oa Fundamina : A Journal of Legal History - Iustitia und iustus bei den römischen Juristen
|Article Title||Iustitia und iustus bei den römischen Juristen|
|© Publisher:||UNISA Press|
|Journal||Fundamina : A Journal of Legal History|
|Affiliations||1 Eberhard-Karls-Universitat Tubingen, Germany|
|Publication Date||Jan 2014|
|Pages||287 - 300|
|Issue||Special issue 1|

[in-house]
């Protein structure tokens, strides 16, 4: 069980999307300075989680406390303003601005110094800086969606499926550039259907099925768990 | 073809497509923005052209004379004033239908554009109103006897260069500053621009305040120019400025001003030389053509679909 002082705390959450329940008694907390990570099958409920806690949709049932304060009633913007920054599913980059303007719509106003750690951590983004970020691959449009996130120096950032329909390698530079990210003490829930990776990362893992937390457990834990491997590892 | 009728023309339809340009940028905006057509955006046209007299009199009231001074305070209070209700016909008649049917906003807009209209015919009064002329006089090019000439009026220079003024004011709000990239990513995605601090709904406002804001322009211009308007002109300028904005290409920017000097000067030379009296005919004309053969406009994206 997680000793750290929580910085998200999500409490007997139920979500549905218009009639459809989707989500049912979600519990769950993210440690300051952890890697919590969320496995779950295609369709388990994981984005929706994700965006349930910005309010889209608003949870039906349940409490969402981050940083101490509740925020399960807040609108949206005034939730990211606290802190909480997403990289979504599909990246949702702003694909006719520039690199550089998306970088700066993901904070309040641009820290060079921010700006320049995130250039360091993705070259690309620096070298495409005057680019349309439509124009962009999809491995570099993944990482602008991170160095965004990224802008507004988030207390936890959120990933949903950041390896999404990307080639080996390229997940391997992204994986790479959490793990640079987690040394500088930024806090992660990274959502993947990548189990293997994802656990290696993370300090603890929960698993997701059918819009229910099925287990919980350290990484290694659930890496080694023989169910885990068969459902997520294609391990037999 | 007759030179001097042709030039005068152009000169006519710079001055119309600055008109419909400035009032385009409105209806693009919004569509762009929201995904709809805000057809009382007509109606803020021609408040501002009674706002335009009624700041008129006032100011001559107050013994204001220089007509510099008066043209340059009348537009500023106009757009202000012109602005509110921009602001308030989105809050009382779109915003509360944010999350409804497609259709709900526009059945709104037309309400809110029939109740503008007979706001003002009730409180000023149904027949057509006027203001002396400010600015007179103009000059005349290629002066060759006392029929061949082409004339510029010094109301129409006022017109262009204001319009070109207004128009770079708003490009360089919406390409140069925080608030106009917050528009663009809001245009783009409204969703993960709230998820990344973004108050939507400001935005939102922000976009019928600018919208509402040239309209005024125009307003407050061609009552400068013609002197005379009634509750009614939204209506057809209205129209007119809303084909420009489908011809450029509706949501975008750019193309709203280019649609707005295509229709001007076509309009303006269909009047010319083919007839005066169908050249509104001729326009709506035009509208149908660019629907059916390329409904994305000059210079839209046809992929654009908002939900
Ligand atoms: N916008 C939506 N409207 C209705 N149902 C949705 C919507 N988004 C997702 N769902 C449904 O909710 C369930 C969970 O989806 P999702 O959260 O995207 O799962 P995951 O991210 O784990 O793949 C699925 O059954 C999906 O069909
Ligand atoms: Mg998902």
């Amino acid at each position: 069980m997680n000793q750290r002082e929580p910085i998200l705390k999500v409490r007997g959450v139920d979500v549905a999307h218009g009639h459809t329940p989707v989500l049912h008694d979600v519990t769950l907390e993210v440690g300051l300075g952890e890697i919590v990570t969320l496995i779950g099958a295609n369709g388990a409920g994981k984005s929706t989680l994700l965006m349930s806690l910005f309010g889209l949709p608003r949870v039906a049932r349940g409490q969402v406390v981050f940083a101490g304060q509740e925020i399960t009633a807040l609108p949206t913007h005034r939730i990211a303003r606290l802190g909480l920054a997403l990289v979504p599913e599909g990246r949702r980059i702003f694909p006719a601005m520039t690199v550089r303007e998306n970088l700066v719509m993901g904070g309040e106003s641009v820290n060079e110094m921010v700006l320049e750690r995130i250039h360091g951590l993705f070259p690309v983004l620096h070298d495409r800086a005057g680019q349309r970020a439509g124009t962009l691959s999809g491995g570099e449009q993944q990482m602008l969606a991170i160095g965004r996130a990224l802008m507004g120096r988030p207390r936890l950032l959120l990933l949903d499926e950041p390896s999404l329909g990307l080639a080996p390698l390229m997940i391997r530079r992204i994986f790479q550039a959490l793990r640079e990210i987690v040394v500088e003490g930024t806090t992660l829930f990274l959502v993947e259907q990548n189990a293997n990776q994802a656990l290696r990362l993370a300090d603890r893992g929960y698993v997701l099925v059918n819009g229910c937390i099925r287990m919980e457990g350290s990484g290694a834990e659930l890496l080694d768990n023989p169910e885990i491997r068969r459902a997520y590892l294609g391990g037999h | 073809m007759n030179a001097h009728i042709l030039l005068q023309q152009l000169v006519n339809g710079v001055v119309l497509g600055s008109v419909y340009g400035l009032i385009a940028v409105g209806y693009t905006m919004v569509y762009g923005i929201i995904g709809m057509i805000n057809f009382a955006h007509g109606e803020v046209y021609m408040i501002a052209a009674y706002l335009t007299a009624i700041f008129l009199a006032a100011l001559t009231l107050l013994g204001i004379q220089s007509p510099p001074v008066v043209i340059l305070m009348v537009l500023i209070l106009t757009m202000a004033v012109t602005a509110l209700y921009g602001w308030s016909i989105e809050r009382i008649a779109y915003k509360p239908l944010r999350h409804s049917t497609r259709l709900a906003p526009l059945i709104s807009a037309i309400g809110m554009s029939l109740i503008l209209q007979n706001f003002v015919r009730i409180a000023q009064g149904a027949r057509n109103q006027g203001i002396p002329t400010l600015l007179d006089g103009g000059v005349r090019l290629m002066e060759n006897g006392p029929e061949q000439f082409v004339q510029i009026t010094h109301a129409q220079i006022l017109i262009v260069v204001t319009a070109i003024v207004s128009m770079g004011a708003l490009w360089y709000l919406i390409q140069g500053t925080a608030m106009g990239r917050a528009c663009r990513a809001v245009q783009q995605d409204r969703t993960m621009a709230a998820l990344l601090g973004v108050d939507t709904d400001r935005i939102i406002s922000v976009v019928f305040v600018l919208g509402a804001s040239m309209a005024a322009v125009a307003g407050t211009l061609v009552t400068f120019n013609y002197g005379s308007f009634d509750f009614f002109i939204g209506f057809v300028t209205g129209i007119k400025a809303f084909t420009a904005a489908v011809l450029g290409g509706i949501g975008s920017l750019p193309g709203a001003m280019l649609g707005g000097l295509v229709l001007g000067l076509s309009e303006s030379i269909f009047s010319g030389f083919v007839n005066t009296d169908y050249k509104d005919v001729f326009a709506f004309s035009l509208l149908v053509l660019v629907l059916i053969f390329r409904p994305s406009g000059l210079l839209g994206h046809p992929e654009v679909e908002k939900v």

Much research has been done on the concept of aequitas, while the sense in which Roman jurists used the terms iustitia and iustus has until now received surprisingly little attention, even though these terms are definitely to be found in classical law. As regards their meaning, aequitas and iustitia can scarcely be distinguished at first glance. However, the Romans of the first century AD apparently did see a difference, for they struck separate coins for the goddess Iustitia on the one hand and the goddess Aequitas on the other; the latter invariably carried a pair of scales, while the former was never depicted in this way. Similarly, Roman jurists distinguished between iustitia in the broader sense of multilateral justice and aequitas in the restricted sense of a bilateral balancing of interests. Thus the concept of iustitia led to a consideration, not only of the relevant bilateral relationships but of all facts and all aspects of law and justice that affected the persons involved in the case. From this perspective, iustitia may be regarded as synonymous with aequitas totius rei.
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